Thursday, October 31, 2013

Appenticing Animals

“What kind of creatures are we?”

Over the past few months, I’ve read three authors whose books tackle this big question in different but related ways.  David Brooks refers to our species as The Social Animal.  Jonathan Gottschall calls us The Storytelling Animal.  And in James K. A. Smith’s book Desiring the Kingdom, he says we are ‘liturgical animals’ or ‘Desiring, Imaginative Animals.’  (p. 40).  Then there’s a number of additional suggestions we could consider as well such as Alasdair MacIntyre’s description of us as Dependent, Rational Animals, or even Christian Smith’s vision of us as Moral, Believing Animals.

Now while each of these proposals has merit and certainly warrants our attention, I would like to throw out one of my own.

I believe that we should understand our species as ‘Disciple-Making’ or ‘Apprenticing Animals.’ 

We humans spend a monumental amount of energy and resources, more than any other creature, in training up members of our own kind.  With only a few notable exceptions in the animal kingdom, human maturation takes the longest of any other species.  From extensive (5 minutes :)) internet research I only found three: Elephants can take up to 20 years to mature sexually, but that seems to be only in captivity. There are some species of sea turtles that don’t reach sexual maturity until their 30s or 40s but they live on their own from birth.  And finally, something called the Bowhead whale takes 20 years to reach maturity.

Looking closer to home we see that as a whole, our fellow primates spend a huge amount of time apprenticing their own.  Orangutans, for example, stay with their mothers for about five to eight years.  Gorillas take eight years to reach sexual maturity and chimpanzees take seven.  But humans, in comparison don’t reach reproductive status until they’re early teens and then don’t become full adults in most cultures until even a few years later.  So, even in comparison with high-end care giving primates we humans still spend about twice as long as the rest of them apprenticing our own for adulthood.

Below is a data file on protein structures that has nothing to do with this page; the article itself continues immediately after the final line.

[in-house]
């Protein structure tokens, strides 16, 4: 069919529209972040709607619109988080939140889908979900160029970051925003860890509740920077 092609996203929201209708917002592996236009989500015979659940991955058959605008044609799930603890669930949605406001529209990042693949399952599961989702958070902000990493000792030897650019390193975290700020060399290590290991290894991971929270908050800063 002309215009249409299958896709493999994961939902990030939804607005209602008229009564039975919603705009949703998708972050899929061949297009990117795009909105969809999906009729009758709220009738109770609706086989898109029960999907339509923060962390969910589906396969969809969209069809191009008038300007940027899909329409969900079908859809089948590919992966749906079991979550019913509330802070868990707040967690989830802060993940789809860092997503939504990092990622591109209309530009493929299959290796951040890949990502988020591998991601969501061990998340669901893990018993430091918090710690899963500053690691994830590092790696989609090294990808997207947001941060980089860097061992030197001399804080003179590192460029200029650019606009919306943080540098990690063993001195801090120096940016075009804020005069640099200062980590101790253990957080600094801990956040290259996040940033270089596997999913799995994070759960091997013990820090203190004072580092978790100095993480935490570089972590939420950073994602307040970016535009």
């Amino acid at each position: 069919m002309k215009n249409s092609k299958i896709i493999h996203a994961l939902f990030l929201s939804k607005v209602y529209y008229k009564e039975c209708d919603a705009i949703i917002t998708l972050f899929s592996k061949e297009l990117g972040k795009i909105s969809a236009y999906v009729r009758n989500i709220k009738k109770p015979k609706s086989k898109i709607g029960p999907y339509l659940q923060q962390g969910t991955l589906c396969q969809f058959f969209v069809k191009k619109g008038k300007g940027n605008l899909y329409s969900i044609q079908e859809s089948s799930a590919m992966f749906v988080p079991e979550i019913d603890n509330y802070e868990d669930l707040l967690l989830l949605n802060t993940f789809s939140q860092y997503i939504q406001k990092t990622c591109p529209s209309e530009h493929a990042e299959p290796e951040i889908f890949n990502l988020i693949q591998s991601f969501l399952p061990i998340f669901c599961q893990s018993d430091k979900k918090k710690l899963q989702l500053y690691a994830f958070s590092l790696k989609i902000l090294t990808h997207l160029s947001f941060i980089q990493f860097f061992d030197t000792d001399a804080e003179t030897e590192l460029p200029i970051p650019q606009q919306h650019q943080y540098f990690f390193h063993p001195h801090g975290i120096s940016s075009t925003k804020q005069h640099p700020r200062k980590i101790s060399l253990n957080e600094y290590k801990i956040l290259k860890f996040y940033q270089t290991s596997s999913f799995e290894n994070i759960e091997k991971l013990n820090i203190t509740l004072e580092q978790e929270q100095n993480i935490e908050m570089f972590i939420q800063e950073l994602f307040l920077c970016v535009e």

To summarize: While most mammals spend months or years apprenticing under the guidance and protection of their parents, human beings are unique in that they are dependent on caregivers for a period much longer than most any other animals.   

Why do humans have such a long apprenticeship?

In contrast to other animals whose behavior is for the most part instinctive, human behavior is complex and culturally determined.  Our species is born with very little software pre-loaded, so most of the important things we need to survive are transmitted by those around us.  Both language and culture acquisition are multifaceted processes that necessitate a large investment of time and resources on the part of caregivers.  So, we need a long apprenticeship in order to assimilate all the cultural rules and cues that will help us survive.

Amazingly, humans come out of the womb ready to start learning their way in the world.   The most powerful tool that they have at their disposal is the capacity to mimic.  An interesting New York Times article notes that, “Dr. Andrew Meltzoff at the University of Washington has published studies showing that infants a few minutes old will stick out their tongues at adults doing the same thing.  More than other primates, human children are hard-wired for imitation, he said, their mirror neurons involved in observing what others are do and practicing doing the same thing.”  The article goes on to talk about the ways that these neurons affect not only behavior but also our emotional responses.  We humans readily empathize with others, literally feeling what they feel, even when it is not happening directly to us.  This penchant for mimicking helps humans in their quest for acquiring all that learned behavior.

So, humans need a long apprenticeship before fully entering the world as adults and we are pre-wired to almost immediately begin apprenticing ourselves to our caregivers.

What kind of impact could seeing ourselves as ‘Apprenticing Animals’ have on our faith?

This understanding taps into a thread found throughout the Old and New Testaments.  One of the most glaring examples would probably be Deuteronomy 6 where Moses tells God’s people to talk about the Lord as we sit at home, as we walk along the road, when we lie down, and when we get up.  This apprenticing emphasis is seen clearly in the life and ministry of Jesus and made even more explicit through Jesus’ final instructions to his disciples in Matthew 28 where he told them to go and make disciples of every nation.  Jesus’ vision was that humans would use this inborn drive to disciple and apprentice others into mature citizens of the kingdom of God. 

Every culture around the globe apprentices or enculturates people into a certain way of thinking and believing and followers of Jesus are called to inhabit a certain way of living as well.   I think understanding ourselves as ‘Apprenticing Animals’ can help us see disciple making as something that all of us have the capacity to do.

Our very nature, our DNA, has been encoded with the propensity for apprenticing.  Disciple making is not something that only a certain group of people is called to do.  Christ’s followers are capable of fulfilling our calling to disciple and train others to live a life in line with the coming Kingdom.

Grace and Peace,


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